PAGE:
This liquid then enters the expansion valve, where the pressurized liquid is metered out, at low pressure, as it enters the evaporator, behind the dashboard. As the pressure drops, the liquid boils (R134a does so at approximately -25 degrees Celsius), thus cooling the outer surface of the evaporator rapidly, meaning that any air blown over it will also shed its heat. The gas then passes through the compressor again and the cycle is repeated.
Why Is It Important To Maintain Your Air conditioning System?
The air conditioning system in your vehicle has two sides, the “open” side, and the “closed” side. The closed portion comprises of those processes that happen in the engine bay and leads to the production of cold air that will eventually make its way to the cabin. The open side is how the cold air gets distributed into the cabin directly.
With the open side, a clogged and dirty pollen filter can not only reduce proper airflow but can also produce unpleasant odors. The damp and warm environment behind the fascia panel, surrounding the evaporator, is prone to harboring bacteria. Not only is “smelly air-con” syndrome an undesirable result but also the firing of bacteria directly at the occupants is likely to pose a health risk, including “sick car syndrome” which is a recognized medical condition. However, replacing the cabin filter and using an aftermarket air conditioning cleanser within the car should alleviate the problem.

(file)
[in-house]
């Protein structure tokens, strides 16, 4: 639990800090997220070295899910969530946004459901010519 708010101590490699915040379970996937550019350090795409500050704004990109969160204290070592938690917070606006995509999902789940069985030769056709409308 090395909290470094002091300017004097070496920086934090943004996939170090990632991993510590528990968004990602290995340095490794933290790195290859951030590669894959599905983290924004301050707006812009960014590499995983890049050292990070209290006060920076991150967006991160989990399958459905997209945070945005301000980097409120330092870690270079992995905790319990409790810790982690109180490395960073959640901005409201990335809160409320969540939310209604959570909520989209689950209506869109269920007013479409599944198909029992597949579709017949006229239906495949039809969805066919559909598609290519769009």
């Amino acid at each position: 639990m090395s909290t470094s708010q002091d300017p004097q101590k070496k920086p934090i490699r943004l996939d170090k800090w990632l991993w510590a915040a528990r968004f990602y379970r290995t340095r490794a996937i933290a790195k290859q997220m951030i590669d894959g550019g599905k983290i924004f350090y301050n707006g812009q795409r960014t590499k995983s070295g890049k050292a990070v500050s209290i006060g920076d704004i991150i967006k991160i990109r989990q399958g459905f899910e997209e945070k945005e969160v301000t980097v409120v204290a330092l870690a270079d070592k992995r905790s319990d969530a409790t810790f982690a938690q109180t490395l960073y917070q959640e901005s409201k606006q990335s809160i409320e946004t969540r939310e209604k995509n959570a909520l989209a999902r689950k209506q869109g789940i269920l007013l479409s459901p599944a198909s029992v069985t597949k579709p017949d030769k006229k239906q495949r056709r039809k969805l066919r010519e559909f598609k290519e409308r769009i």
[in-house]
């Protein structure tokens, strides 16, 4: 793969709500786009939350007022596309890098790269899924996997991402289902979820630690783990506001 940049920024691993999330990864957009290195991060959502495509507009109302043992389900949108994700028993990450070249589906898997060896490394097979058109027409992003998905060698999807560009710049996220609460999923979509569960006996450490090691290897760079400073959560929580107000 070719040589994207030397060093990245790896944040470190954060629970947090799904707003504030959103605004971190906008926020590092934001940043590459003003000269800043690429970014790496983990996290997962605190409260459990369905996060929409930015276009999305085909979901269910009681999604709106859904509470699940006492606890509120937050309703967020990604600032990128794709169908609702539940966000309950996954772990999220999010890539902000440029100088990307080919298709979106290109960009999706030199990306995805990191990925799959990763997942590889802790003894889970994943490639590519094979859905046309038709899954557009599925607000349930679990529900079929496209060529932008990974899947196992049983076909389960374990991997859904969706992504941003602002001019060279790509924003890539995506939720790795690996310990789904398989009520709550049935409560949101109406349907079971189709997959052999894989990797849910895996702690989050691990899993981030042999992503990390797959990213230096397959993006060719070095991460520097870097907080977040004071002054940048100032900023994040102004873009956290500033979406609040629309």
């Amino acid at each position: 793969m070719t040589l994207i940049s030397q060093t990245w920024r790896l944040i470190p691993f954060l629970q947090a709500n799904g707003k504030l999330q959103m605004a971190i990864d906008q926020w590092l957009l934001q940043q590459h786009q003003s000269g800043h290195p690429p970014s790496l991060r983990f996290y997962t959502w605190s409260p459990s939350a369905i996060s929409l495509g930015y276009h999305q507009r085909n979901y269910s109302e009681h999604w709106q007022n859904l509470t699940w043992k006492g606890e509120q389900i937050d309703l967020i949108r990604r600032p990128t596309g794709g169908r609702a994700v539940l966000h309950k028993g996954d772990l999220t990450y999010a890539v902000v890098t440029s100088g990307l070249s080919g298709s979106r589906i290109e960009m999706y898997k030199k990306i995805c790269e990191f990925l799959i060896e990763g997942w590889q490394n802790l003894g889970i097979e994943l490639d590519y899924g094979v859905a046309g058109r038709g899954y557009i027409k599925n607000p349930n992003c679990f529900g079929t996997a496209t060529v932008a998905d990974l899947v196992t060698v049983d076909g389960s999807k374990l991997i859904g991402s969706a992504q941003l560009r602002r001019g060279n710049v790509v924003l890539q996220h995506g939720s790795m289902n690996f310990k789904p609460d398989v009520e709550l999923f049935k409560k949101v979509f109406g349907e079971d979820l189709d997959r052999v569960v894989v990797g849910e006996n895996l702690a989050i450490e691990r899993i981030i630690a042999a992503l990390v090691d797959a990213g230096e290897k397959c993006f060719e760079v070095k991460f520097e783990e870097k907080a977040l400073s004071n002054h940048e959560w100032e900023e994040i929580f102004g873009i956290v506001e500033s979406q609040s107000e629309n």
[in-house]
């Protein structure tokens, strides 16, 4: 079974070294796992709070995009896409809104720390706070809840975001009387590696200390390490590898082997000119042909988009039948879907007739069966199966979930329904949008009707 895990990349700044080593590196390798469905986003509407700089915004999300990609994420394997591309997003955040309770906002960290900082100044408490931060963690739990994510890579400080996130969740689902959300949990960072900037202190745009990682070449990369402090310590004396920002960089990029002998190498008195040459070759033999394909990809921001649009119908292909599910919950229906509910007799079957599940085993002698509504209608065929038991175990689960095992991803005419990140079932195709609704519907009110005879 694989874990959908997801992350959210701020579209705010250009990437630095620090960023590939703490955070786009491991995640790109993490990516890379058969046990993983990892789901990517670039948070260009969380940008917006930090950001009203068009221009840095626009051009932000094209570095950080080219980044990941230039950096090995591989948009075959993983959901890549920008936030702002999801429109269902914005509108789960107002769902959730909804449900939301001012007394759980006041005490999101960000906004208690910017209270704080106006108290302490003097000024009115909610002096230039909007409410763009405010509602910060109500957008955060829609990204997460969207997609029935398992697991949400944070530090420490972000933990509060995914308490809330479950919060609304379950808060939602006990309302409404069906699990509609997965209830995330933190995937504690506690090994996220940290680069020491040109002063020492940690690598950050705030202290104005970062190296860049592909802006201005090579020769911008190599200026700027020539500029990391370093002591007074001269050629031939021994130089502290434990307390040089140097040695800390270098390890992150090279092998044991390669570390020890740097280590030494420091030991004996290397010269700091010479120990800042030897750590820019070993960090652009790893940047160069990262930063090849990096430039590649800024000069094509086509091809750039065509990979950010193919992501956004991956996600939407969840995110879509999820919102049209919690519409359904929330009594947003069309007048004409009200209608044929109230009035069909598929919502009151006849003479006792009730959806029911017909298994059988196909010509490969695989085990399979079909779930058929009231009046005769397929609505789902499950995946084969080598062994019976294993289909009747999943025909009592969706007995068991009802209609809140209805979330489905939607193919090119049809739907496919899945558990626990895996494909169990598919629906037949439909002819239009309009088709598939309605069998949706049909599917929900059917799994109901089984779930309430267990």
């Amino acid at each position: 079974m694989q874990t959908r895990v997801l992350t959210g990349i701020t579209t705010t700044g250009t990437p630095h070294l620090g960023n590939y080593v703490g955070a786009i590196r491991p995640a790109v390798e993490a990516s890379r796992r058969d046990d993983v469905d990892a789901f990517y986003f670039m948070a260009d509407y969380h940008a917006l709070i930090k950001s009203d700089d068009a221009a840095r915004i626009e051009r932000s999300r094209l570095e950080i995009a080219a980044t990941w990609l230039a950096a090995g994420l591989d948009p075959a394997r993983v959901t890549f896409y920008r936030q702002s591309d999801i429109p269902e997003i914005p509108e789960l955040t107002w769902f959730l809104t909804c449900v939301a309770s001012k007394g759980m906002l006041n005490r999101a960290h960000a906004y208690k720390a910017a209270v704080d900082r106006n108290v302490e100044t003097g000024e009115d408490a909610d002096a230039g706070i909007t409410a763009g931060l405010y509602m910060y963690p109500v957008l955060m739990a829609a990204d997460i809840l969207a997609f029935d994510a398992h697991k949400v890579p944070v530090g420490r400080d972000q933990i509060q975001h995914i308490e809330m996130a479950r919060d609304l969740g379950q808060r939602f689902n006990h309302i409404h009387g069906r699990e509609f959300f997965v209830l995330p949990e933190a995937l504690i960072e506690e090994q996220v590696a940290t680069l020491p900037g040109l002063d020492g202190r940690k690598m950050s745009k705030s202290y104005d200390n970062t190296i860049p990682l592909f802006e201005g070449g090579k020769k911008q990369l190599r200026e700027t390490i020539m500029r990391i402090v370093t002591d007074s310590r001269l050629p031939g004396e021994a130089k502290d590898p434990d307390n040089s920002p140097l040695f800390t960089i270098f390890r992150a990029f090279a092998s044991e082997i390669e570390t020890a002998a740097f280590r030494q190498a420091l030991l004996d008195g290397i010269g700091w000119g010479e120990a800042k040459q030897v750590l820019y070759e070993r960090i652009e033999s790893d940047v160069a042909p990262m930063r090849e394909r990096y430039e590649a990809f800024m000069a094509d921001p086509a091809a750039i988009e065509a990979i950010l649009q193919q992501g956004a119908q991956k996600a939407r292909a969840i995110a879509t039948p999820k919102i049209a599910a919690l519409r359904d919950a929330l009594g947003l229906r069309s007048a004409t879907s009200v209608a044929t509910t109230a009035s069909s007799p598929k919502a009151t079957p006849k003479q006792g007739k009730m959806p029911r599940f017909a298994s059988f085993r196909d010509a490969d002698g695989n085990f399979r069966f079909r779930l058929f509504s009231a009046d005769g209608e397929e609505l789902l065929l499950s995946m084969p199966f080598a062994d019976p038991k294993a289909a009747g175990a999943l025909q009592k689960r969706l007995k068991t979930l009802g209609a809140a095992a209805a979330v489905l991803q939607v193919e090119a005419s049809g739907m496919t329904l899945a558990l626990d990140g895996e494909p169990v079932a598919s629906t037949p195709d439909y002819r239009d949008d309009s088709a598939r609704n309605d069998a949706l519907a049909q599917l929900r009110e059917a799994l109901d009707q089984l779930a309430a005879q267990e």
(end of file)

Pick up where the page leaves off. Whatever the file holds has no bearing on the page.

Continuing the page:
Just like other components in your car that will need constant attention, the air conditioning system has several things you must pay attention to from time to time. The refrigerant contains a special oil to lubricate the compressor. When the gas pressure drops too low, the compressor will not operate as a self-protecting measure. The receiver/dryer unit can become saturated with moisture over time and this part is recommended to be changed at least every two years. The gas within the system has to be evacuated before installing new parts and rechecking and if necessary, recharging the entire system.
Tips 4 Keeps
Air conditioning systems have become an expected standard feature in all modern vehicles on sale today. But still, surprising select automakers still do not offer standard air conditioning in their most basic equipped models. Several reasons factor into this but the major factor is the target marketplace for the vehicle. Vehicles that will be sold solely in cold climates can end up not being equipped with air conditioning as a standard feature due to very low need in the region.
Not all manufacturers make their air conditioning systems to the same specifications and while some automakers install units that have simple functionality, others install more sophisticated climate control systems that incorporate unique ways in which air flow is regulated inside the cabins. There are even air conditioning systems that now have sensors within the cabin which can target airflow efficiently and not require vehicle occupants to keep making constant adjustments.